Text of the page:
Operating Device

General term for a device used to activate a door. Some examples include a card or fob reader, thumb print scanner or other biometric reader, or motion sensor.

Optical Obstruction Sensor

This is installed near the floor at the side wall of the storage pocket. These sensors emit a light beam across the opening to a reflector located at the identical position on the strike wall. If the light beam is interrupted for more than four minutes an alarm will sound indicating an obstruction fault condition. For opening widths greater than 23’, a repeater and 10-30V DC transformer is required at the strike wall in lieu of the reflector. Available with straight tracks only.

PET Tool

A handheld programming tool used to activate and set up all features and options of the folding fire doors.

Pre/Post-Tension Decks

Pre- and/or post-tensioned decks are light weight, concrete decks that use a series of large cables in tension, or under stress, placed into the deck for reinforcement, allowing the decks to be lightweight and utilize less building material. If the installation of the Won-Door requires anchors in the deck for the structural support, drilling or placement of these anchors must be excluded from the technician’s scope of work. In the process of drilling the deck for setting the anchors, the potential for hitting a cable is high and would compromise the strength of the deck. Alternatively, the deck could be x-rayed and marked after the concrete is cast or anchors could be cast in the concrete during the pour.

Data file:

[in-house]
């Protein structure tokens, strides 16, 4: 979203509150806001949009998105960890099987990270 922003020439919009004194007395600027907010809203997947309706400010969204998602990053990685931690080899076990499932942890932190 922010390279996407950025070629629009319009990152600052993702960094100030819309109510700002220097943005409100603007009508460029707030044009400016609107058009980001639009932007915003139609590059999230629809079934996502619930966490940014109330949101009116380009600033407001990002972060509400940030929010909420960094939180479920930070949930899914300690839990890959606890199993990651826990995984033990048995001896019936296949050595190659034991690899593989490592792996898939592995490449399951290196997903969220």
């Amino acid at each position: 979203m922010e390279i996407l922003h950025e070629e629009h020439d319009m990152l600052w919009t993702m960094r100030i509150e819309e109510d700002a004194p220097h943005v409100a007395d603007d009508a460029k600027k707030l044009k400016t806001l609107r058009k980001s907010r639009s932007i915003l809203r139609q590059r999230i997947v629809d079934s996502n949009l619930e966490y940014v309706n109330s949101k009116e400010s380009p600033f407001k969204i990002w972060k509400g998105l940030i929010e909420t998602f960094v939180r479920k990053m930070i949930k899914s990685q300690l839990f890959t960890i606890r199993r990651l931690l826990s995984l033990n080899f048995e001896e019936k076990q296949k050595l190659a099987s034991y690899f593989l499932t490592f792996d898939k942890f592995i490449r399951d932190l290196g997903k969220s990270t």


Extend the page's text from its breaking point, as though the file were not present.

Pocket Cover Door

A swinging door used to cover the opening of the Won-Door storage pocket while the fire door is in the fully open position. Pocket doors can only be used in conjunction with narrow leadposts. The pocket cover door must swing 90° clear of the path of the fire door - 18” at the face of the storage pocket. These doors have been made from a variety of materials, in countless colors and finishes. For this reason, pocket cover doors are provided by others.